Nigeria’s fight against the dreaded Islamist group, Boko Haram, received a major boost Monday as the United States offered a $7m (N1.1bn) reward for information leading to the arrest of Abubakar Shekau, leader of the group.
Shekau, under whose leadership Boko Haram has carried out deadly attacks in Abuja and some Northern States, is believed to have close links to Islamists in Afghanistan, Pakistan and Iraq.
In a recent video obtained by Agence France Presse (AFP), he reportedly called for support from Islamists in those countries in the fight against the Nigerian armed forces. Shekau’s whereabouts could not be determined in the video, in which he was shown seated and dressed in camouflage and a turban with an AK-47 at his side.
The announcement of the reward for information on the Boko Haram leader was hailed by Federal Government, which described it as a welcome development.
“We welcome any effort by the international community to support Nigeria’s effort at waging war against terrorism and its perpetrators. What this proves is that terrorism is a global phenomenon that requires global effort at combating it. Nigeria believes that the international community needs to come together to combat terrorism, “ Presidential spokesman, Reuben Abati told journalists in Abuja.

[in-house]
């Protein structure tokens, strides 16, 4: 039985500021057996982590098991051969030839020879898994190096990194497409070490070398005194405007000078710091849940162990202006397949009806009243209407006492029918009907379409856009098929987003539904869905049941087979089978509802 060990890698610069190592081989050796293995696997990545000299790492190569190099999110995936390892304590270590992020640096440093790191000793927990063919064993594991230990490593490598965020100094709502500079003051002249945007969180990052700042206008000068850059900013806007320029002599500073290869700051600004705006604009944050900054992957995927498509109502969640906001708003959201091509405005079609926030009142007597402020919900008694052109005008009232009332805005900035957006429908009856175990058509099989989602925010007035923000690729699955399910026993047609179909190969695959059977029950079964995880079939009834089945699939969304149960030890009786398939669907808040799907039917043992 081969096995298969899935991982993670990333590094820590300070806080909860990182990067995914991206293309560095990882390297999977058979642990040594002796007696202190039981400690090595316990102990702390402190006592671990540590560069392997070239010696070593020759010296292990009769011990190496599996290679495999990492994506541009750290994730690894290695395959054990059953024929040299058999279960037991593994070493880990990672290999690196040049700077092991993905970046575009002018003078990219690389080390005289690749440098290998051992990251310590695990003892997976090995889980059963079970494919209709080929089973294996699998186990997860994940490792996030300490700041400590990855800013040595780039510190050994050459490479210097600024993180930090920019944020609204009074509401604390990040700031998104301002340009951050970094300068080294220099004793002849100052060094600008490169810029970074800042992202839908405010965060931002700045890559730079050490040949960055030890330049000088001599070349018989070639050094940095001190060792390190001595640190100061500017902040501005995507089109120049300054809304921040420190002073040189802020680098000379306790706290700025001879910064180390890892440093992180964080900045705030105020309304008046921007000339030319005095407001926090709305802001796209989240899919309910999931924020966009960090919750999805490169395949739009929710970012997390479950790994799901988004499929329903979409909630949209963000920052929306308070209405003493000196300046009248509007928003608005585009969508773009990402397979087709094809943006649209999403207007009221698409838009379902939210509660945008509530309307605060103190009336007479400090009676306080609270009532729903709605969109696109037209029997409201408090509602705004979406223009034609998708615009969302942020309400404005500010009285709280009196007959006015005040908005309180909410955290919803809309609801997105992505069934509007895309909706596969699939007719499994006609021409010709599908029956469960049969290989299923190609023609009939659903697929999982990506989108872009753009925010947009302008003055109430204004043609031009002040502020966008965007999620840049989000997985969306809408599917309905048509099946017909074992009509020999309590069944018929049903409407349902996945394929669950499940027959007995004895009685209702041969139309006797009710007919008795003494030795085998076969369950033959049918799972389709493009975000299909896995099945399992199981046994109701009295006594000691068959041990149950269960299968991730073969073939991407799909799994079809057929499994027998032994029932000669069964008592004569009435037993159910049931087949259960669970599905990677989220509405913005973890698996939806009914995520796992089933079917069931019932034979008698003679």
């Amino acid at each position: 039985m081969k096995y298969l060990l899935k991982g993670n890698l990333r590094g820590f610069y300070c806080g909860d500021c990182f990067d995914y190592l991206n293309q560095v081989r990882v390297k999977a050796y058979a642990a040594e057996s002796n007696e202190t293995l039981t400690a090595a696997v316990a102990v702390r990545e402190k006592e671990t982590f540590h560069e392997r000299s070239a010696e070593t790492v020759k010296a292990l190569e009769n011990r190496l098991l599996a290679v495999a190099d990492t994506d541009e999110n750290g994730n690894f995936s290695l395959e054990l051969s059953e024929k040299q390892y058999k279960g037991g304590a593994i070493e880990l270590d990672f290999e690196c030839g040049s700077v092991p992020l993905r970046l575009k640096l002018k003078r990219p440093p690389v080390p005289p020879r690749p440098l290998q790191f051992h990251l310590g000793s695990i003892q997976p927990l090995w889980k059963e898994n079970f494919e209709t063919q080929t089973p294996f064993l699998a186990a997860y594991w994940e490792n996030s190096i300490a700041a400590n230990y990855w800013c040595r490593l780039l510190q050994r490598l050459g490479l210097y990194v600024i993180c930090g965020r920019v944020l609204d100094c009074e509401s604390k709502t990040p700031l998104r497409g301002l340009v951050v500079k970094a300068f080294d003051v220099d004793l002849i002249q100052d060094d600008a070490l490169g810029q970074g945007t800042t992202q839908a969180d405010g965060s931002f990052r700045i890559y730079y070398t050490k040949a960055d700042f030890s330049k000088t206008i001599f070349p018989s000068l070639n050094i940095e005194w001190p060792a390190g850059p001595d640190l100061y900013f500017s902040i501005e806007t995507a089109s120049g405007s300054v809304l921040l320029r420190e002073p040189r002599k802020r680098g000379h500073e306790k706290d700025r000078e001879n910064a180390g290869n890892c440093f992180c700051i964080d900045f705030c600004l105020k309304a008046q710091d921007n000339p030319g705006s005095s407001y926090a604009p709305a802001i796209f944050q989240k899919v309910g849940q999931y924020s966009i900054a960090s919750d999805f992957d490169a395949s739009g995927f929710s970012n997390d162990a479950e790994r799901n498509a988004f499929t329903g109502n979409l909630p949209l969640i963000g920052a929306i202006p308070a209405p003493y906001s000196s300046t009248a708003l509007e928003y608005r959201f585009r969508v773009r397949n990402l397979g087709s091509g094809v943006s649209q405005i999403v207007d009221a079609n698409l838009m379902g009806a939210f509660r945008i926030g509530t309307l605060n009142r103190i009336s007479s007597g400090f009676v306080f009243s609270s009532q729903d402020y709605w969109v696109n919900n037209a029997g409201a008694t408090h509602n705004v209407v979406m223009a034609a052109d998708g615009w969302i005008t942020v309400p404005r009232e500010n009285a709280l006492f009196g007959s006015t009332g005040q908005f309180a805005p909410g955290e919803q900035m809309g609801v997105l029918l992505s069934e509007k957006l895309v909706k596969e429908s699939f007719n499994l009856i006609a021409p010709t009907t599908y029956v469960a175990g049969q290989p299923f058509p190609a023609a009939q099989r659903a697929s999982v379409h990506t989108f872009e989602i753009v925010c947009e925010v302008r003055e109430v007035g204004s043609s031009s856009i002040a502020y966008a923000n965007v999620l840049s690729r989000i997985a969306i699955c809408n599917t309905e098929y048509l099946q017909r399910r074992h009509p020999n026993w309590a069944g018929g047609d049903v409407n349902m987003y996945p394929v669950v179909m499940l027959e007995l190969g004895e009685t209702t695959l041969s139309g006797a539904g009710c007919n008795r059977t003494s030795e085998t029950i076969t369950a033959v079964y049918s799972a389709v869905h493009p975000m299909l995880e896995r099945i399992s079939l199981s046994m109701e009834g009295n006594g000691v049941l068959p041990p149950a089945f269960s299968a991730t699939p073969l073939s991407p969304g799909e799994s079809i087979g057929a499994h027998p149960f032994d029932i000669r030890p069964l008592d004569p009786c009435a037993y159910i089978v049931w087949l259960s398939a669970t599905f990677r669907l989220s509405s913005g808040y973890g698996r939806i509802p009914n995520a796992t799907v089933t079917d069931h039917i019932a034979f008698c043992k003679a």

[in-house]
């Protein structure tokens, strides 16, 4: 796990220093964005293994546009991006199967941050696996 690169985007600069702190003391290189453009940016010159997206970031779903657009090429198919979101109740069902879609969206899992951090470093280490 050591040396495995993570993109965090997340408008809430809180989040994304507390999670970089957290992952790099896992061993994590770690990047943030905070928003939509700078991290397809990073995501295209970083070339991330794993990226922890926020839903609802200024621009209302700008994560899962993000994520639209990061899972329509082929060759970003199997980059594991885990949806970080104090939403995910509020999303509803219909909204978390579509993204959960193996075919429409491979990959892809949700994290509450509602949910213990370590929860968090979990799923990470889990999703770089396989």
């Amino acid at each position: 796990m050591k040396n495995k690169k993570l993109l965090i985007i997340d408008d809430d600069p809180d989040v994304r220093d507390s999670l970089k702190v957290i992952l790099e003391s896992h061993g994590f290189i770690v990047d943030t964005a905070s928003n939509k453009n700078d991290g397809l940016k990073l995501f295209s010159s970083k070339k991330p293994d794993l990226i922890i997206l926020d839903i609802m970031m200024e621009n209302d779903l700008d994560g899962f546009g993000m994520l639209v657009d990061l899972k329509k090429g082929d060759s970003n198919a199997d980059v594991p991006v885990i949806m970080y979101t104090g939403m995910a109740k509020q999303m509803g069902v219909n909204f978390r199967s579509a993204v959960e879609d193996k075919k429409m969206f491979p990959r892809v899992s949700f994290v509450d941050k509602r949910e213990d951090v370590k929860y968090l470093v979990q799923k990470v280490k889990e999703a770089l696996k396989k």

The US State Department’s Rewards for Justice programme, under which the $7 million is accommodated, also targets four other leaders of Islamist groups such as Al-Qaeda believed to be responsible for the increasing unrest in West Africa.
Both Al-Qaeda veteran Mokhtar Belmokhtar, the one-eyed Islamist behind the devastating attack on an Algerian gas plant in January in which three Americans were killed along with 34 others, and AQIM leader Yahya Al-Hammam, reportedly involved in the 2010 murder of an elderly French hostage in Niger Republic have $5 million bounties on teach of their heads.
Others targeted by the US move are Malik Abdelkarim, a senior fighter with AQIM, and Oumar Ould Hamaha, the spokesman for Mali’s Movement for Oneness and Jihad in West Africa, who both have $3m rewards posted for each of them.
The $23 million announced Monday as rewards for information on leaders of Islamist terrorist groups confirms growing fears that insurgency in most of West Africa are linked to a wider network.
A senior US State Department official, who spoke with AFP, confirmed the fears that Boko Haram does have links to other Islamist terrorists, saying they do maintain a relationship
“They send people back and forth for training, they’ve done the provision of arms back and forth. The links are… not quite as solid as some of the other terrorist organisations,” he said.
“Nonetheless, it’s a dangerous link and it’s something that we feel we should try and stop. Under his leadership, Boko Haram’s capability has certainly grown,” the official, who asked not to be named, added.
He highlighted how the group set off “their first improvised explosive device in early June 2011. By August (2011) they used a car bomb against the United Nations facility,” an attack which killed 25 people.
“When we see someone like this who… is actually leading to an increase in the capability of an organisation, that’s something that we would naturally try to see if we can do something to impede,” he added.